PLNU shares role in new human-trafficking study
by Staff and contribution
Published - 11/14/12 - 04:21 PM | 5519 views | 0 0 comments | 6 6 recommendations | email to a friend | print
A joint project involving researchers from the University of San Diego, Point Loma Nazarene University and San Diego State University has received nearly $400,000 in funding from the Nat-ional Institute of Justice (NIJ), according to university officials.

The study, which will include Point Loma Nazarene’s Dr. Jamie Gates, is entitled “Measuring the Extent and Nature of Gang Involvement in Sex Trafficking in the San Diego/Tijuana Border Region.” The research will take place over the next three years, beginning in January.

Through their research, the three professors will gather empirical evidence of the suspected relationship between gangs and human trafficking, said Point Loma Nazarene officials. Significantly, they will also create an integrated human-trafficking database that will include new sources of data, in addition to the information received through social service and law enforcement agencies.

The new sources will include those identified as trafficking victims at San Diego middle and high schools, along with ethnographic data from traffickers themselves.

“Communities around the country are trying to get a handle on the scope and nature of the human trafficking in their neighborhoods,” said Gates. “We have gained unprecedented cooperation from schools, as well as a broad range of law enforcement agencies and social service organizations in San Diego County.”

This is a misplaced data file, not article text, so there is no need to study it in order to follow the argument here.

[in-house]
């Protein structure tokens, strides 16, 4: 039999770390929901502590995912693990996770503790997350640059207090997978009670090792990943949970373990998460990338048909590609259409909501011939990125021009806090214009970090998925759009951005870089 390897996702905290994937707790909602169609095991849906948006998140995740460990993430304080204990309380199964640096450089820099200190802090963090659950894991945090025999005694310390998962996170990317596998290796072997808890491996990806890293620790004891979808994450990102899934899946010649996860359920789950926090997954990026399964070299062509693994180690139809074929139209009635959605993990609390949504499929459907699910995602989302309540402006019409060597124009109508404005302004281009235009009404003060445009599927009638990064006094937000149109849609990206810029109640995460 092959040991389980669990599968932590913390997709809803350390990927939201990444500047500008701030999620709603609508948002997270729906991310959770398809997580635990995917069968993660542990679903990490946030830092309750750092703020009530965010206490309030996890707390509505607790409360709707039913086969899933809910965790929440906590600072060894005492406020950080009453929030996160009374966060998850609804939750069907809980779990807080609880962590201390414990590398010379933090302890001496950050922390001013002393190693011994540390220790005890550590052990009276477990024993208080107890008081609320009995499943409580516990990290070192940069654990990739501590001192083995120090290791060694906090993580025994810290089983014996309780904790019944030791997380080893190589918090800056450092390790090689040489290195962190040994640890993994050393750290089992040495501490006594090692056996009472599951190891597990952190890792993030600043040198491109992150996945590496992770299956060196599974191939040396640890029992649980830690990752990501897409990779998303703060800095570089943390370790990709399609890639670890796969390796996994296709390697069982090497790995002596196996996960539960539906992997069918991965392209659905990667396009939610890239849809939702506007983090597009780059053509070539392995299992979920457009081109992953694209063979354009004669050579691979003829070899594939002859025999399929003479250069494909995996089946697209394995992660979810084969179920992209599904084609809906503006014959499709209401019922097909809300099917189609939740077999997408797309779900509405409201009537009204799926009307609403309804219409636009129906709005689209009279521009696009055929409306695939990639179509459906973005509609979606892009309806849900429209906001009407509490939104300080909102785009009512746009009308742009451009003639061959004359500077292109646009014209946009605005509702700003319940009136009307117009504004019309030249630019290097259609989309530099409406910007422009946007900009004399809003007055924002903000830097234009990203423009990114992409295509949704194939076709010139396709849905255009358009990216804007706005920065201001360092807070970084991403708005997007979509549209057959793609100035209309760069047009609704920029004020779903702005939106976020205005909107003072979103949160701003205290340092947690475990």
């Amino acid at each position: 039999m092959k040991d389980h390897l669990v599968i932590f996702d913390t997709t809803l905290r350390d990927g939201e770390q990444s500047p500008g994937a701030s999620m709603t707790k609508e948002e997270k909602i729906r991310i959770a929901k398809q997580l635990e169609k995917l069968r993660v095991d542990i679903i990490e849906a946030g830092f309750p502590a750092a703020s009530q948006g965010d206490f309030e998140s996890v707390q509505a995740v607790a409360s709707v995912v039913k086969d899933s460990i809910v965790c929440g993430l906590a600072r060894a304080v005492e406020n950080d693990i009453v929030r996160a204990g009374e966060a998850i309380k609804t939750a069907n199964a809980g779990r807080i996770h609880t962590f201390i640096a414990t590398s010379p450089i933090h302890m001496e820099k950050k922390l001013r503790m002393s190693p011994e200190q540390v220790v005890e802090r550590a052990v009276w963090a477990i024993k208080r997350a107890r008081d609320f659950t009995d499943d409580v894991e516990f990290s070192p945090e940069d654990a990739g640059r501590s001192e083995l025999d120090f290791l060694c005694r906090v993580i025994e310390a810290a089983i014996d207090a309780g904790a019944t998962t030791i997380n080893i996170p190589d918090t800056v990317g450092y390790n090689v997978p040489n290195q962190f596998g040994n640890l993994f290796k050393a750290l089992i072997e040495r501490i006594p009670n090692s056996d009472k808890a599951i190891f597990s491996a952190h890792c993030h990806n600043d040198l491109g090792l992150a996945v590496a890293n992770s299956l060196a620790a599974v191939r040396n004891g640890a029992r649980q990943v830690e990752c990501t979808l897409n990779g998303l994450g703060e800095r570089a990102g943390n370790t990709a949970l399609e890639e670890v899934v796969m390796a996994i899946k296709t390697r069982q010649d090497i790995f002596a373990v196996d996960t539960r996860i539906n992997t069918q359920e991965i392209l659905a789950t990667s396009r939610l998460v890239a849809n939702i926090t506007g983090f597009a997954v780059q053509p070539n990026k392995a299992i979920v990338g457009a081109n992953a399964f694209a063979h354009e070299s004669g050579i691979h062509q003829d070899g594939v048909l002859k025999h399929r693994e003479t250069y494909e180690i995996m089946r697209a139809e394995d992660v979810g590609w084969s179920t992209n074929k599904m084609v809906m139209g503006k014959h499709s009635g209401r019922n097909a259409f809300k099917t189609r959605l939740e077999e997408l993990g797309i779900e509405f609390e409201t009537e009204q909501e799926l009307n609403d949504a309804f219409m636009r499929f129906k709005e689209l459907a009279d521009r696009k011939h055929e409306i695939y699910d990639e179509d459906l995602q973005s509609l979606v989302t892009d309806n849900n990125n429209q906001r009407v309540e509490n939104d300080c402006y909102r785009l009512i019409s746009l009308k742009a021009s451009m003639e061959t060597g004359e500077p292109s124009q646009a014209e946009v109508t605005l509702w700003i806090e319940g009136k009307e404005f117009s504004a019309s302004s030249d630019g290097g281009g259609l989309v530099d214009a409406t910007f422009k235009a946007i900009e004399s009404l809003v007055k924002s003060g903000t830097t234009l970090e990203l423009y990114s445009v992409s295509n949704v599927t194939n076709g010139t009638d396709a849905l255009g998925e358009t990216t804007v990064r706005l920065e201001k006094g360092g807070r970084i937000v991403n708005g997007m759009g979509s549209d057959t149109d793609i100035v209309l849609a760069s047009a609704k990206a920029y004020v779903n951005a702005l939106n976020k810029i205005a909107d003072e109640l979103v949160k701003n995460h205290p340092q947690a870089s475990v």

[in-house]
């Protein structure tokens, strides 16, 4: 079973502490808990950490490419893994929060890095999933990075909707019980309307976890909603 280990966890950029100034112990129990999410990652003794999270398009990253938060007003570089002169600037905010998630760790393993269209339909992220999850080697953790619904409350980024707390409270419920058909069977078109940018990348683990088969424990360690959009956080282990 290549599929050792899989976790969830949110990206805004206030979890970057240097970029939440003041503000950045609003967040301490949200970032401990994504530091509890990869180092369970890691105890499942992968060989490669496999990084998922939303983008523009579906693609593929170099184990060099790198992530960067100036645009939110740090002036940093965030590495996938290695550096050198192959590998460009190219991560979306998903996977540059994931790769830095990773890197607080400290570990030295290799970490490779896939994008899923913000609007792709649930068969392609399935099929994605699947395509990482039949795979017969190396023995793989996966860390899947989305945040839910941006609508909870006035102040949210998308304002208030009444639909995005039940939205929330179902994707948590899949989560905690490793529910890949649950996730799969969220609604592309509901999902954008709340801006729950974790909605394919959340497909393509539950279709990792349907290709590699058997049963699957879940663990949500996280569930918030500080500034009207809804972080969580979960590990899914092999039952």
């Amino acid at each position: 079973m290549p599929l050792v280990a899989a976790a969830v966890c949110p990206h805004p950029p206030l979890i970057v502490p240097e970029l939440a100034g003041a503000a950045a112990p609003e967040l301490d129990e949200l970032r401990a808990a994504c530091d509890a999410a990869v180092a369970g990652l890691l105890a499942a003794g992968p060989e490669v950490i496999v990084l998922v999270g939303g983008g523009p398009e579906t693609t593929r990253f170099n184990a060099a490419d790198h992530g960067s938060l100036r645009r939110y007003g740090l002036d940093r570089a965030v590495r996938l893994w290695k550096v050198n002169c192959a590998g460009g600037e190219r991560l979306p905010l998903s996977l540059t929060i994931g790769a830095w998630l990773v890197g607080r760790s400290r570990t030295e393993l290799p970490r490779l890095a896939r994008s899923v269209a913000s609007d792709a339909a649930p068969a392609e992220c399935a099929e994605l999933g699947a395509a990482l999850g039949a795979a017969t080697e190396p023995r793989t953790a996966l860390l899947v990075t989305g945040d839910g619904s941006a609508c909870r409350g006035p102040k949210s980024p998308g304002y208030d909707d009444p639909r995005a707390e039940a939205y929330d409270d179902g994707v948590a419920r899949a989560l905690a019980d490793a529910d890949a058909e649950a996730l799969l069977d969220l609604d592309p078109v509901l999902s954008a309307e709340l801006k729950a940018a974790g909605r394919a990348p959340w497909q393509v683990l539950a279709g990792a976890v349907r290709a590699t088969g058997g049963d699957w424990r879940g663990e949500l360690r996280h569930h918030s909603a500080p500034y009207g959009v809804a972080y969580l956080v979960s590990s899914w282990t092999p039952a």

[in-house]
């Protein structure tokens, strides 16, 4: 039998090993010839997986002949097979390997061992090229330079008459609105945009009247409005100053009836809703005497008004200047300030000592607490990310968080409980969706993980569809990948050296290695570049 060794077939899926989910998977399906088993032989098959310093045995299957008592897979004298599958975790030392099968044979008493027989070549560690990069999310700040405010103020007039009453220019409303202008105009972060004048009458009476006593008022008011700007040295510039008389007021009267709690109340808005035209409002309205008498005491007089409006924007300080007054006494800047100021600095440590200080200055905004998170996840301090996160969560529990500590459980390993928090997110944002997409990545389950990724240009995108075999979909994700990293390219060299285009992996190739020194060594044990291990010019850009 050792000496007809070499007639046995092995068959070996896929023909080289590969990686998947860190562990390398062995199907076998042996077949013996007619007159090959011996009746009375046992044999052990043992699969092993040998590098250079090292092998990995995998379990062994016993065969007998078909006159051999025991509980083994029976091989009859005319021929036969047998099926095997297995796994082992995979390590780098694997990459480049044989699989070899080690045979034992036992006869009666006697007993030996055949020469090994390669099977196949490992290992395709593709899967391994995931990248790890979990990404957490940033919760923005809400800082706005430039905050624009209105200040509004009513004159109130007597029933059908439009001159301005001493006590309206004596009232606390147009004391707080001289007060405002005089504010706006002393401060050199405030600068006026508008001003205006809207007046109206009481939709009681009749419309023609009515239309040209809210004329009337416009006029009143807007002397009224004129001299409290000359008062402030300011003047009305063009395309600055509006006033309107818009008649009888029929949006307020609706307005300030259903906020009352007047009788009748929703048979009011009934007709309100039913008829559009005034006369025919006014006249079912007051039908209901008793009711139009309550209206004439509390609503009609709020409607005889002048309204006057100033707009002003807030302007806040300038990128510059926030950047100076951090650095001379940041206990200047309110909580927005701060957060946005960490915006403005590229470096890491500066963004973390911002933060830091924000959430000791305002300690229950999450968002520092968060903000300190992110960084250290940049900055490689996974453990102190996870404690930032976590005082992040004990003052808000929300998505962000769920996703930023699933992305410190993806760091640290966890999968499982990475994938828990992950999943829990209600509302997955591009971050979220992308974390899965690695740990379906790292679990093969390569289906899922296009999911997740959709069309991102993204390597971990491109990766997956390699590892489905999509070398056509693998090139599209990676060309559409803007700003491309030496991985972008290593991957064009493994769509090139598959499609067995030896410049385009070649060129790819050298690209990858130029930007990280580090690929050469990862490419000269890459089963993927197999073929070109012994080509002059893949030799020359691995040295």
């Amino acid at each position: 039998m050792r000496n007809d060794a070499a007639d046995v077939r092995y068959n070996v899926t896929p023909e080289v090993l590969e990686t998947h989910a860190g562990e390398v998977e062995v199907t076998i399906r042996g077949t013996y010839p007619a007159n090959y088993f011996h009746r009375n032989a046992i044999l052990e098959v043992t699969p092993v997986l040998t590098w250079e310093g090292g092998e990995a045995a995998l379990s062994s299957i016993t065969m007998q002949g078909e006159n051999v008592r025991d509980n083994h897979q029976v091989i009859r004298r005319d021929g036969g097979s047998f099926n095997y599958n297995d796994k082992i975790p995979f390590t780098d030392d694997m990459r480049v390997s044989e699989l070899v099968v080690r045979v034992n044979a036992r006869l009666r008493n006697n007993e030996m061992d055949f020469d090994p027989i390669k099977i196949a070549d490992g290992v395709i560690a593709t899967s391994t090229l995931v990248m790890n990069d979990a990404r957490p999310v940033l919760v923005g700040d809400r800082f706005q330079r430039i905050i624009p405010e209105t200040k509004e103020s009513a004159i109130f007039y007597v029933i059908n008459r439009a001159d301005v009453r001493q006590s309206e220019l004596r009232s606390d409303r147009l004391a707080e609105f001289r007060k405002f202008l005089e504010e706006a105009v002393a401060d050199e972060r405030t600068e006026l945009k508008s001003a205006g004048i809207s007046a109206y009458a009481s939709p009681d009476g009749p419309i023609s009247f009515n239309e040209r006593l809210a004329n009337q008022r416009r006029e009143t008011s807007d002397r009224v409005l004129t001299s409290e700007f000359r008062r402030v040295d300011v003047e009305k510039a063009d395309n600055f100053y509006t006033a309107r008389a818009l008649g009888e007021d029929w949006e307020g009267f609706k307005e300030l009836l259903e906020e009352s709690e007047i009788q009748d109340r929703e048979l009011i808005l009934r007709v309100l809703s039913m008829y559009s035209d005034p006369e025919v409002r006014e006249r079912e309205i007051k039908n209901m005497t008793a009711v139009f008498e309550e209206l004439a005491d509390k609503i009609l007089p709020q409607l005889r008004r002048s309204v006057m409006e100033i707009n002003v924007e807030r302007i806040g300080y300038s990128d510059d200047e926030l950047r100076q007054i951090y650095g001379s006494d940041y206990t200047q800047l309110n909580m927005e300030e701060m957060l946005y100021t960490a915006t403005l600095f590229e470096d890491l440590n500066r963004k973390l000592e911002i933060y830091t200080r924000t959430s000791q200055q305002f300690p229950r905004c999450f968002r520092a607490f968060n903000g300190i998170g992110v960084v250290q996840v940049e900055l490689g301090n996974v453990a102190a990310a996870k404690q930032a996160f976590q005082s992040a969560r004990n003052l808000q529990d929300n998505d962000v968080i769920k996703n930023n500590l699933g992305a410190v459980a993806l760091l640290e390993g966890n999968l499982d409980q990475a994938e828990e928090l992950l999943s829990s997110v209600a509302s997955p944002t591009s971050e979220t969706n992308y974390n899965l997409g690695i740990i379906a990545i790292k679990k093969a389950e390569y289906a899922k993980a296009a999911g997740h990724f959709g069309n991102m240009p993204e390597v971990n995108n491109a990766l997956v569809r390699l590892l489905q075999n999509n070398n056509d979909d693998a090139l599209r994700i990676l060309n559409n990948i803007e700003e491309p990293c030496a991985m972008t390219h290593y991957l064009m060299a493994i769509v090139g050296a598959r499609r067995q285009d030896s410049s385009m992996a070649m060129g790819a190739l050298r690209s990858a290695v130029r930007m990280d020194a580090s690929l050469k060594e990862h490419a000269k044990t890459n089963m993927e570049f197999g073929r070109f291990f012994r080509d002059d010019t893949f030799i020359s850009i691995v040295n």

The new research builds on a yearlong study of gangs in San Diego and Tijuana, which established that 10 San Diego gangs are involved in sex trafficking.

Gates co-chairs the Research and Data Subcommittee of the multi-agency San Diego County Regional Human Trafficking and Commercial Sexual Exploitation of Children (RHT-CSEC) Advisory Council. The council’s ultimate goal is to reduce human trafficking and commercial sexual exploitation of children in San Diego County and the Mexico border region.

“Our work lays the foundation for a system of integrated data collection across the county and serves as a model to other regions,” said Gates. “We have also established something we’re calling RADAR (Research and Data Advisory Roundtable) on human trafficking. HT-RADAR is an independent collaborative of professional researchers in San Diego County pooling our knowledge and research resources to better understand and address this complex and multi-faceted social problem.”

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